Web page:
Moscow to supply state-of-the-art weapons to Manila

Russian soldiers ride on military armoured personnel carriers on a road near the Crimean port city of Sevastopol March 10, 2014. (REUTERS)
Updated 05 September 2019

Moscow to supply state-of-the-art weapons to Manila

  • Russia sends defense attache to the Philippines to bolster bilateral ties

MANILA: In a bid to boost the capabilities of the Philippines’ military, Russia said on Wednesday that it will supply the country’s armed forces with brand new, state-of-the-art weapons and equipment. The move follows a reaffirmation by both countries to strengthen defense cooperation in order to contribute toward lasting peace and stability in the region.
“We are ready to supply sophisticated arms and weapons in order to improve the capabilities of the Philippines’ armed forces. We are open to joint training sessions, joint drills and military exercises,” Russian Ambassador Igor Khovaev told Arab News at a reception held for the opening of the Office of the Russian Defense Attaché in Manila on Tuesday.
“We offer advanced defense equipment. And if we say that we are ready and want to help your country, to improve your defense capabilities, it means in particular that we are ready to supply sophisticated arms and weapons,” he said.
Recently, Khovaev and the head of Russia’s state arms exporter, Alexander Mikheyev, met with the Philippines’ president, Rodrigo Duterte, in Malacañang where they discussed prospects for defense cooperation, especially in combating religious extremism.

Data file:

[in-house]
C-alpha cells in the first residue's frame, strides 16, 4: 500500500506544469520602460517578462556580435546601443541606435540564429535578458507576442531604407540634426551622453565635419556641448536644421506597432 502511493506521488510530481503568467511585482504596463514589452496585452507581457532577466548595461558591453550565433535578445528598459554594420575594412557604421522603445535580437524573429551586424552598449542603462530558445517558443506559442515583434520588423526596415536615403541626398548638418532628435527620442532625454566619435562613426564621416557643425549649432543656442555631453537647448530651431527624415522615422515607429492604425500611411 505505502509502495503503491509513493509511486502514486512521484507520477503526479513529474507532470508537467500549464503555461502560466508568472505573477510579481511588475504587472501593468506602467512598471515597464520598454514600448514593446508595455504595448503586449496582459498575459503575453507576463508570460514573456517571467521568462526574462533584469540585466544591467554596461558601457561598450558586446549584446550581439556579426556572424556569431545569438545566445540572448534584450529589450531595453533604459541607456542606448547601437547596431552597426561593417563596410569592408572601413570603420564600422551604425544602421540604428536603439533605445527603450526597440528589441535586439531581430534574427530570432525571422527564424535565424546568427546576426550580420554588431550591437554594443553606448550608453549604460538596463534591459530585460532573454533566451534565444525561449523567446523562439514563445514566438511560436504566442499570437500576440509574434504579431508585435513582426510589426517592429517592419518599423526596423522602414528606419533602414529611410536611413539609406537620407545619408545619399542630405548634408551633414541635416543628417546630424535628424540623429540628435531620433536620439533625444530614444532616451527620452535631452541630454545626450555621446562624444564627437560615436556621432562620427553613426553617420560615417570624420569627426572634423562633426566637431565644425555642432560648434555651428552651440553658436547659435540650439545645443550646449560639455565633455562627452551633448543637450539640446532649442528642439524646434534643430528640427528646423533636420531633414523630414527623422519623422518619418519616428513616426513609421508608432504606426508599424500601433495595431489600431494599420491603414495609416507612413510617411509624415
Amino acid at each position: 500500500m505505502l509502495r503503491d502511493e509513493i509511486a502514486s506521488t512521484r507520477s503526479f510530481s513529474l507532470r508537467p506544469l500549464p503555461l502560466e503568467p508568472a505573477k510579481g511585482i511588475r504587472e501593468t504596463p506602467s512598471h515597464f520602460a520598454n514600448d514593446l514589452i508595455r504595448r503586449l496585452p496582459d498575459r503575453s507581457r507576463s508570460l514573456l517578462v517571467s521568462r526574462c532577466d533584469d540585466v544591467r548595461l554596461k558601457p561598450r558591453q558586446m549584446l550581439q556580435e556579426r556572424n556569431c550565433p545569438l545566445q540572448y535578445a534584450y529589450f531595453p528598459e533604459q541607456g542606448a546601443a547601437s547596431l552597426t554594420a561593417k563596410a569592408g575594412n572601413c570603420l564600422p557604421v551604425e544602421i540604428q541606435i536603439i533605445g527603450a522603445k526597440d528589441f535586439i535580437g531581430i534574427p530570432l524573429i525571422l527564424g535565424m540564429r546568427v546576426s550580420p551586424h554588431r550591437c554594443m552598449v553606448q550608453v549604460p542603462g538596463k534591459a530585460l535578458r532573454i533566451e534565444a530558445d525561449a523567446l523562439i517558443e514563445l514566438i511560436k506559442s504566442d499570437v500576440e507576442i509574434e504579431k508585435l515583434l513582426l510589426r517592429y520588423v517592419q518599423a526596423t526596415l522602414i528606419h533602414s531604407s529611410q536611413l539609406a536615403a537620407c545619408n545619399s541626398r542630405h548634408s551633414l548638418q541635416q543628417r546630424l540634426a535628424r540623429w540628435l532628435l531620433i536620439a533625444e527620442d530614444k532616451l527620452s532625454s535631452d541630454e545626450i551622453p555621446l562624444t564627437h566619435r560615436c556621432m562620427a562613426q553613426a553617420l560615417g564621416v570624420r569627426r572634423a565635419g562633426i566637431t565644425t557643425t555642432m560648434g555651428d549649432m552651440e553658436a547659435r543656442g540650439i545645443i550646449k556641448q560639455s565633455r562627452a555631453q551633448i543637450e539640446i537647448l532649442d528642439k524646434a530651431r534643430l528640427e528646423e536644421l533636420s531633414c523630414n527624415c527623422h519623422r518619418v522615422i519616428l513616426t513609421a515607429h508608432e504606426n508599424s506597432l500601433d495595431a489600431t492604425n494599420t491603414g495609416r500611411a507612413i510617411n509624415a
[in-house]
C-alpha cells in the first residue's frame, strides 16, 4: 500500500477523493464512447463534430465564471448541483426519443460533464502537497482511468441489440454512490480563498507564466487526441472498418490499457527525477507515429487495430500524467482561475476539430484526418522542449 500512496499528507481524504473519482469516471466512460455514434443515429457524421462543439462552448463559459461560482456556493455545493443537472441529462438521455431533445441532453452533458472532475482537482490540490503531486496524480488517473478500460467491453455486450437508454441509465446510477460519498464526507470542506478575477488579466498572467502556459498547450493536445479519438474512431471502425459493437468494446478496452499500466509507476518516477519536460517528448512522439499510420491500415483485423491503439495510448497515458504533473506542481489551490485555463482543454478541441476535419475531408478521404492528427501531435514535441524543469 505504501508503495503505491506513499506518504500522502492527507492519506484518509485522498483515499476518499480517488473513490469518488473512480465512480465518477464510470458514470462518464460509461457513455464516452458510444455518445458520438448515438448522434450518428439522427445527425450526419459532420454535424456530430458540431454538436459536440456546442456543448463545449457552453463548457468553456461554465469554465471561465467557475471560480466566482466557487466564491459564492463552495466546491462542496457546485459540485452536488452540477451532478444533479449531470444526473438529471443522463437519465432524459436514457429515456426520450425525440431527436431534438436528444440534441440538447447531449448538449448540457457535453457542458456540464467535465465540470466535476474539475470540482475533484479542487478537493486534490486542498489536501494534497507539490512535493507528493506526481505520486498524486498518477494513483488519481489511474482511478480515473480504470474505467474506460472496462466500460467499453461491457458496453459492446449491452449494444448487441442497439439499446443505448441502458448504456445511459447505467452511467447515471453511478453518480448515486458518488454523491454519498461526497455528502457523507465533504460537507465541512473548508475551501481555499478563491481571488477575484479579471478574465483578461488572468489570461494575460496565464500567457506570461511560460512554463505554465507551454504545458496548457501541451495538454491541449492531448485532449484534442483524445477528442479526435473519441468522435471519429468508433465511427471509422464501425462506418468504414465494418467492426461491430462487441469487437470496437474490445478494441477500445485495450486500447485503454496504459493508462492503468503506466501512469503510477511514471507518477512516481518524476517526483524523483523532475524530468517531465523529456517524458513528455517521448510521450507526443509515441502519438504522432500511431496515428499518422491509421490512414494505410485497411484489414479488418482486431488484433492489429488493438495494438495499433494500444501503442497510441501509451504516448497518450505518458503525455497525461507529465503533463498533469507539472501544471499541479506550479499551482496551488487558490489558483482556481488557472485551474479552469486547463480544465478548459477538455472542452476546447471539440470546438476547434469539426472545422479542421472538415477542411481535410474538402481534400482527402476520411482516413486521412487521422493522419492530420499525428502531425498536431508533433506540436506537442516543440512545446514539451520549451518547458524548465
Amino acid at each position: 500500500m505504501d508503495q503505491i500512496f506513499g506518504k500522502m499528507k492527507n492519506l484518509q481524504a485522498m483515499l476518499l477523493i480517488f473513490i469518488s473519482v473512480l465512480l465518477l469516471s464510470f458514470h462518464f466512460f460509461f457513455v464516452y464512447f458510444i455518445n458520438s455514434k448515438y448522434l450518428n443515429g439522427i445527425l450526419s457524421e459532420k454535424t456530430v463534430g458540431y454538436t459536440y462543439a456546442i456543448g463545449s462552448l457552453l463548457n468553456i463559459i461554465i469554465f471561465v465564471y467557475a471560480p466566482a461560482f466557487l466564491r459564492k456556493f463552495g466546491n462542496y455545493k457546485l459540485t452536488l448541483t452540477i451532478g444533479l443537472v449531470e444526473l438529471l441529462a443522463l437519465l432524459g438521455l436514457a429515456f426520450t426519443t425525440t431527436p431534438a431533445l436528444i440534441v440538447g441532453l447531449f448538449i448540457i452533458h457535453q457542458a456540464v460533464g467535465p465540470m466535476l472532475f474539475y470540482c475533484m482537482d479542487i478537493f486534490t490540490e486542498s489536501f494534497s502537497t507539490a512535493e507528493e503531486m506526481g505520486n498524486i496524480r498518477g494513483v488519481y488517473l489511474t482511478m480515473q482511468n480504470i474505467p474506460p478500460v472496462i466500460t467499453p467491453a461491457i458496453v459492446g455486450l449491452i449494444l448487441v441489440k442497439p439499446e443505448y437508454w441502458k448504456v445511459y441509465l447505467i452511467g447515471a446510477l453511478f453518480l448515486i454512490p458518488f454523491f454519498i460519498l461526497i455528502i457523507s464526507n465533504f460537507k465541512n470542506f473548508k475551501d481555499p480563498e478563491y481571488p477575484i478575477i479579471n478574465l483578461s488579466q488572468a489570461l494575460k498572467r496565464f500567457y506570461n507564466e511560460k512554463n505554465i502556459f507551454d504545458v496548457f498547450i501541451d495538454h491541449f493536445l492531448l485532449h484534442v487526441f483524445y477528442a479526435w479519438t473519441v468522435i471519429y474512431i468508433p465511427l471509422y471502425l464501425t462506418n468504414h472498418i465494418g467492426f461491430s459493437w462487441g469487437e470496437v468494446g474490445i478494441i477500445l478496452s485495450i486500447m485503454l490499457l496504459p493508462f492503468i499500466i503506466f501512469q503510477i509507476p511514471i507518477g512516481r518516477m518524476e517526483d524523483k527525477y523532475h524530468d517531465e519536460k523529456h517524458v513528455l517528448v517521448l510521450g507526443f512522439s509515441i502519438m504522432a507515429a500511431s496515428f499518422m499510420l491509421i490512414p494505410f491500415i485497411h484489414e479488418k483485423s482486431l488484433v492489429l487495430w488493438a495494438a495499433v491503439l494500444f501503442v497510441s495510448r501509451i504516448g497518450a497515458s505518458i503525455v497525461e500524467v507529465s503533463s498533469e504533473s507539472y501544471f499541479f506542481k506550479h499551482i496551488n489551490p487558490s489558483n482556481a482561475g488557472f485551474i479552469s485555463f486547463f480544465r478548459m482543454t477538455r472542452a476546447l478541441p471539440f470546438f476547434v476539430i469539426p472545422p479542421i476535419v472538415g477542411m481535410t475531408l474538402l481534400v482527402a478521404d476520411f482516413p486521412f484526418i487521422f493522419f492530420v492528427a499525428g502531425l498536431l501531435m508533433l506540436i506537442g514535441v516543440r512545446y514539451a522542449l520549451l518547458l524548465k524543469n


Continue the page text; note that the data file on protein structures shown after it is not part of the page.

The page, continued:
“Russia suffered a lot from terrorism. So we know very well what it means. We have a lot of experience and we are ready to share our experience with our partners and friends,” Khovaev said. “We are ready to use all ways and means in order to strengthen military defense ties between our two countries. “It is in the strategic national interest of both Russians and Filipinos.”

HIGHLIGHT

It marks the first time in more than 40 years of Philippines and Russian bilateral relations that Moscow has designated a resident defense attaché to Manila, and follows the deployment of Manila’s first defense attaché to Russia in May last year.

During the reception, Khovaev introduced Col. Dmitry Nikitin, the first Russian defense attaché to the Philippines.
It marks the first time in more than 40 years of Philippines and Russian bilateral relations that Moscow has designated a resident defense attaché to Manila, and follows the deployment of Manila’s first defense attaché to Russia in May last year.
“It was a very meaningful event because it opens up new horizons for bilateral cooperation, particularly in the most sensitive field of defense and national security,” Khovaev said.
“Russia is extending the hand of help to our Philippine partners in mutual defense and security. So it really shows that we are ready to become a reliable partner and close friend for Filipinos,” he added.
“We are now living in a world where all of us depend on each other. No country, big or small, is able to ensure its security and defense on its own simply because the current challenges and threats are transboundary.”
Philippines Defense Undersecretary Raymundo Elefante welcomed the development saying that he is optimistic about stronger military ties between the Manila and Moscow.
“It will be a long journey but I think this relationship will be a very good opportunity,” he said.